Green hydrogen is widely recognized as one of the future cornerstones of green energy. According to the report from Indonesian Ministry of Energy and Mineral Resources (ESDM), the country’s green hydrogen potential is projected to reach 185,101 GWh by 2060. The report also pledges that Indonesia aims to become a green or low-carbon hydrogen exporting country as early as 2030.
A research report on Indonesia’s national hydrogen policy estimated a significant growth in demand for green hydrogen between 2030 and 2060. The sectors expected to have the highest utilization in transportation, energy, and manufacture sectors.
Taking into consideration the local context, target markets, and technological maturity, and align with the pathway to achieve net-zero carbon emissions by 2060, the research outlines the following three stages of hydrogen development in Indonesia:
First Stage (present - 2030)
The first stage primarily focuses on formulating hydrogen market policies and technical specifications, simultaneously, it initiates commercial pilot projects for hydrogen production.
Second Stage (2030 - 2040)
During this stage, hydrogen is ready to enter the market, while at the same time, the natural hydrogen begins to be utilized in transportation vehicles in Java and Kalimantan. Starting from 2030, hydrogen manufacturers commence international market penetration test for export. At this point, Indonesia is also actively participating in international trading of hydrogen and related derivatives.
Third Stage (2040 and beyond)
In this stage, renewable energy gradually becomes a major component of Indonesia’s energy market. This not only makes hydrogen more affordable for the general population, but also contributes to the maturation of industries and markets. As the local market supply and demand gradually reach equilibrium, Indonesia is expected to officially commence hydrogen exports from 2040 onwards.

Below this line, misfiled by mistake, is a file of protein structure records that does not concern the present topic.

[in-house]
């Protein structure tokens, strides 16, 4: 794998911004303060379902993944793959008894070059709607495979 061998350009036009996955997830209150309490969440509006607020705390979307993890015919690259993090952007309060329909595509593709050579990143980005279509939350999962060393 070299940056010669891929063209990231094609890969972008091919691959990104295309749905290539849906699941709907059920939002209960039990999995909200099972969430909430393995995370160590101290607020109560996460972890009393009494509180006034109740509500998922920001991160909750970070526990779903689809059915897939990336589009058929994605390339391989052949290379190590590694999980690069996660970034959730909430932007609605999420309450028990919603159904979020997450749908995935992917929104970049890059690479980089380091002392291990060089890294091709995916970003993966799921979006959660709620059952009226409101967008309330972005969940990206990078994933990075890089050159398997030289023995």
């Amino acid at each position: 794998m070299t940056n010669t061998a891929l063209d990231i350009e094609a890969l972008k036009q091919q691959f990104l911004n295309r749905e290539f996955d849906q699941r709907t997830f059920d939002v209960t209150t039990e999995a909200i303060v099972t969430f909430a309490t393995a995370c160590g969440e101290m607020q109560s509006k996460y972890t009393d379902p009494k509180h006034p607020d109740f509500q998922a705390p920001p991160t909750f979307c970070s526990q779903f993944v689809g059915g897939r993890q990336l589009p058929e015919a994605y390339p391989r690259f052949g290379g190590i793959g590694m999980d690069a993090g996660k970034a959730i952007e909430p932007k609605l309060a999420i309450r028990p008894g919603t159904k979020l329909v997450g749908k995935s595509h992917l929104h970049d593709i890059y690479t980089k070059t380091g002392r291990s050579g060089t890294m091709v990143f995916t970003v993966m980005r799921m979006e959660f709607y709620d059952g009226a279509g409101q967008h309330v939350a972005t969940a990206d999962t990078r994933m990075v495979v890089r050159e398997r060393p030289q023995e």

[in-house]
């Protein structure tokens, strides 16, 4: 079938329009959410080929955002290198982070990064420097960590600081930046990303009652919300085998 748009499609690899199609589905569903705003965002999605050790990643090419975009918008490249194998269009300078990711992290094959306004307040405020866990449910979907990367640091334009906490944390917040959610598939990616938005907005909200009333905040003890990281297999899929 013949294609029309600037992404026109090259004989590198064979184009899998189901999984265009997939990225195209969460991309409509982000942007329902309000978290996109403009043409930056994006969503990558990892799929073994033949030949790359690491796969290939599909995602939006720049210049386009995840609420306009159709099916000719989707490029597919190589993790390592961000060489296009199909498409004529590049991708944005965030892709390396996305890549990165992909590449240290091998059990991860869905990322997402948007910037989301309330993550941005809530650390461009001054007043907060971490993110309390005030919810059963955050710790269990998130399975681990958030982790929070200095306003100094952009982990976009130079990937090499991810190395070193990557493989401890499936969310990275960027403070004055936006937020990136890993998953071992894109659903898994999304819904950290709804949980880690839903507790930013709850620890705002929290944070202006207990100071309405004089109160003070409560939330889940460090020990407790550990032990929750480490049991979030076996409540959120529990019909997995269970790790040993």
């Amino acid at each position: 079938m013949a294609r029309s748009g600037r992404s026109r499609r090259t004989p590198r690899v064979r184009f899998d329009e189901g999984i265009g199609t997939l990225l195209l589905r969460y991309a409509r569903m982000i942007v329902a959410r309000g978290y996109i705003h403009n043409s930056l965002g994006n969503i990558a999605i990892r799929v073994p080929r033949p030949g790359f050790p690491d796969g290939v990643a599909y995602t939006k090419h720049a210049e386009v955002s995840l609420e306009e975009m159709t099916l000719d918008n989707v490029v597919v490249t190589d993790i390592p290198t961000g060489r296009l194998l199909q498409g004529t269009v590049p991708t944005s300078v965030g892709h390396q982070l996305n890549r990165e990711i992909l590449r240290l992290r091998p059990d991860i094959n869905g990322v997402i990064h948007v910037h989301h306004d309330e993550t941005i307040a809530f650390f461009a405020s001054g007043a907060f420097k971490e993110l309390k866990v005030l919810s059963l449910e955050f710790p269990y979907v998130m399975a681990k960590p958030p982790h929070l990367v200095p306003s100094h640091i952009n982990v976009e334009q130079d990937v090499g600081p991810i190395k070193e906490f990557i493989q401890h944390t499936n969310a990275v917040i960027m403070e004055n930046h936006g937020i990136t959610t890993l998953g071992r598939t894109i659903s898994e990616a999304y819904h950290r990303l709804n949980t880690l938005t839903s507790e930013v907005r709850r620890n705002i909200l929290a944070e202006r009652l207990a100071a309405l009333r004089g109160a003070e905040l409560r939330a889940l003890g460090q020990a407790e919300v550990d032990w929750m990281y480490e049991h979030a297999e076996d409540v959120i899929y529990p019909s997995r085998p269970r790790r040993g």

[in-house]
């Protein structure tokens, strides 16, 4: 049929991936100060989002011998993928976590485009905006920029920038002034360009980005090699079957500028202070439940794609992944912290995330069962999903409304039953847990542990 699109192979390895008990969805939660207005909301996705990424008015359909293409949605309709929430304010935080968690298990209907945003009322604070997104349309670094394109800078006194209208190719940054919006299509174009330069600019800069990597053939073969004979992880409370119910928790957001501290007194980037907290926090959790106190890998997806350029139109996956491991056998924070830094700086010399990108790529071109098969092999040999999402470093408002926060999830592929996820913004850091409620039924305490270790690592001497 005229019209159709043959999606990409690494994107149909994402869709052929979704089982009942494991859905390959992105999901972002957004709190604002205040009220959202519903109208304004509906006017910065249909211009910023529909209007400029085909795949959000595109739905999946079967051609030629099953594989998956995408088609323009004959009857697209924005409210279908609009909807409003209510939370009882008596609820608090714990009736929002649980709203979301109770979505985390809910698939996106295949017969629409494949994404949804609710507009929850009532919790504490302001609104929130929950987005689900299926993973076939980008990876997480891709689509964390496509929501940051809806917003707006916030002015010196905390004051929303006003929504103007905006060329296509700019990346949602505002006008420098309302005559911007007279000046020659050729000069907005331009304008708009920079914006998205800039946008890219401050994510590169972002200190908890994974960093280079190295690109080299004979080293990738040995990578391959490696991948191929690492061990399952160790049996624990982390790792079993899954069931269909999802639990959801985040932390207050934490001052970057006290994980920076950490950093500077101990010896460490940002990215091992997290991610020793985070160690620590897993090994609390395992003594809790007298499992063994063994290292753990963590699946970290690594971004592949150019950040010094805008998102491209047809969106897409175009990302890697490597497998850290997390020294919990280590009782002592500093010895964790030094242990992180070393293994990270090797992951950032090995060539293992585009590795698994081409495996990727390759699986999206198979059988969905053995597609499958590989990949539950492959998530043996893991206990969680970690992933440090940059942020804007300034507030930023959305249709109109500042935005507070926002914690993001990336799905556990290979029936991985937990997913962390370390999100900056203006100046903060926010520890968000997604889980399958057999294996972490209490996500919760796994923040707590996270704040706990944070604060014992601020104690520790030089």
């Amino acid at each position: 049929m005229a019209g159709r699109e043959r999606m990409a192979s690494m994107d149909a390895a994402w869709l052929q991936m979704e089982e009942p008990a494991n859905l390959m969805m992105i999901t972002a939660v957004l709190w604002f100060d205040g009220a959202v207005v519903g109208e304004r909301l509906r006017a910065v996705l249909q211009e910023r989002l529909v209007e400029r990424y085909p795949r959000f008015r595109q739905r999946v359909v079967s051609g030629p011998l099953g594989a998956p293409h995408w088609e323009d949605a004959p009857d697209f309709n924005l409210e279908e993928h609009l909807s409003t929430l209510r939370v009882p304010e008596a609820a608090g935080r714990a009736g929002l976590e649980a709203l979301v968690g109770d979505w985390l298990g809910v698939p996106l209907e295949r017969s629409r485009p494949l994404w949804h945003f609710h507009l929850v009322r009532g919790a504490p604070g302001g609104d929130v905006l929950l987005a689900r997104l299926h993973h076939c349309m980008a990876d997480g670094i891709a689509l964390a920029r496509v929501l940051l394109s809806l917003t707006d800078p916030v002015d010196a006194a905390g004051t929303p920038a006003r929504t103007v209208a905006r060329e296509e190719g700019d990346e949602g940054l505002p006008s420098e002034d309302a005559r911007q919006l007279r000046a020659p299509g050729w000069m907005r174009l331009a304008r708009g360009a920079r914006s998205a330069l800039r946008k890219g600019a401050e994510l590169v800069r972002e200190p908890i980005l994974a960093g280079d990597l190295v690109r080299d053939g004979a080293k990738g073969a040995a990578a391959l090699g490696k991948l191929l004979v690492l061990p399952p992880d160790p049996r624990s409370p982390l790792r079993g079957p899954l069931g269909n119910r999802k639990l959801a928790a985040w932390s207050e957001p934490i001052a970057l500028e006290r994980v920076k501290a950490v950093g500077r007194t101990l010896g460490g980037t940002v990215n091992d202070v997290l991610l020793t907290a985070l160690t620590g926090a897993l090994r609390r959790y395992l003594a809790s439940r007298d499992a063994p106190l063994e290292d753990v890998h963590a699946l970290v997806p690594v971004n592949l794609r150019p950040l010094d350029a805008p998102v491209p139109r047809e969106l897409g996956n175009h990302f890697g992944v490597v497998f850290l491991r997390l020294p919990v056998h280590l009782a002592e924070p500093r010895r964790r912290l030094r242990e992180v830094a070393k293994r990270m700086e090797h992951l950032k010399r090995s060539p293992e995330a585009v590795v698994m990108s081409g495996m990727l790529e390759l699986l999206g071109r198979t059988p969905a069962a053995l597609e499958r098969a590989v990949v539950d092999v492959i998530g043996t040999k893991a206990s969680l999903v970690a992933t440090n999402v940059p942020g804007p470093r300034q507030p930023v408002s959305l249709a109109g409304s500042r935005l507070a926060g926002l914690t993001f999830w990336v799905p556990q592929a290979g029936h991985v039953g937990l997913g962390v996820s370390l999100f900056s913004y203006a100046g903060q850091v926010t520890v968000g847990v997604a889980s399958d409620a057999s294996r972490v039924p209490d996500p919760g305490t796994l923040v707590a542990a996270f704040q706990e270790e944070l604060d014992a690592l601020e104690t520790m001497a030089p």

Currently, the Indonesian state electricity company, Perusahaan Listrik Negara (PLN), stands as the company with the highest number of green hydrogen plants in Southeast Asia, totaling 21 facilities. These plants have the capacity to produce nearly 200 tons of hydrogen per year, a substantial increase from the previous output of 51 tons per year. Out of this production, 75 tons are allocated for the operational needs of the plants, including the cooling generator. The remaining 124 tons are designated for various other purposes, such as transportation and numerous industrial activities.
The first Green Hydrogen Plant (GHP) in Indonesia was introduced by PLN in October 2023. (Photo: PLN)
Nannif Danusaputro, the CEO of Pertamina NRE, the energy subsidiary of the Indonesian national oil company Pertamina, has expressed the company's ambition to become a pioneer in hydrogen energy in Southeast Asia by 2027. The plan includes opening up the international market and exporting clean hydrogen between 2027 and 2030, while simultaneously operating in the local market.
He is confident in enabling Pertamina NRE to start exporting clean energy from 2031 onwards, positioning Indonesia as a leader in the hydrogen economy. He emphasizes that Indonesia holds a strategic advantage, especially being situated within the regional hydrogen demand centers of Japan, South Korea, Singapore, and others. Additionally, Indonesia possesses untapped potential in green energy that is yet to be developed.
Australia, actively developing hydrogen energy, is expected to control the production cost of hydrogen at $1.7 USD per kilogram by 2030. Including the conversion cost and transportation expenses for ammonia, the estimated cost per kilogram for importing hydrogen energy from Australia is expected to be in the range of $3.7 to $4.7 USD.
Meanwhile, in South America, Chile plans to export hydrogen energy by 2030, with an estimated price of $1.5 USD per kilogram. Therefore, if Indonesia aims to compete in the export of low-carbon hydrogen energy, it will need to present competitive pricing.
According to data from the International Energy Agency (IEA), the largest global investment in hydrogen energy occurred in 2021. During that year, Germany committed to investing $10.3 billion. Meanwhile in the Asian region, the largest investment commitment came from Japan, namely US$6.5 billion.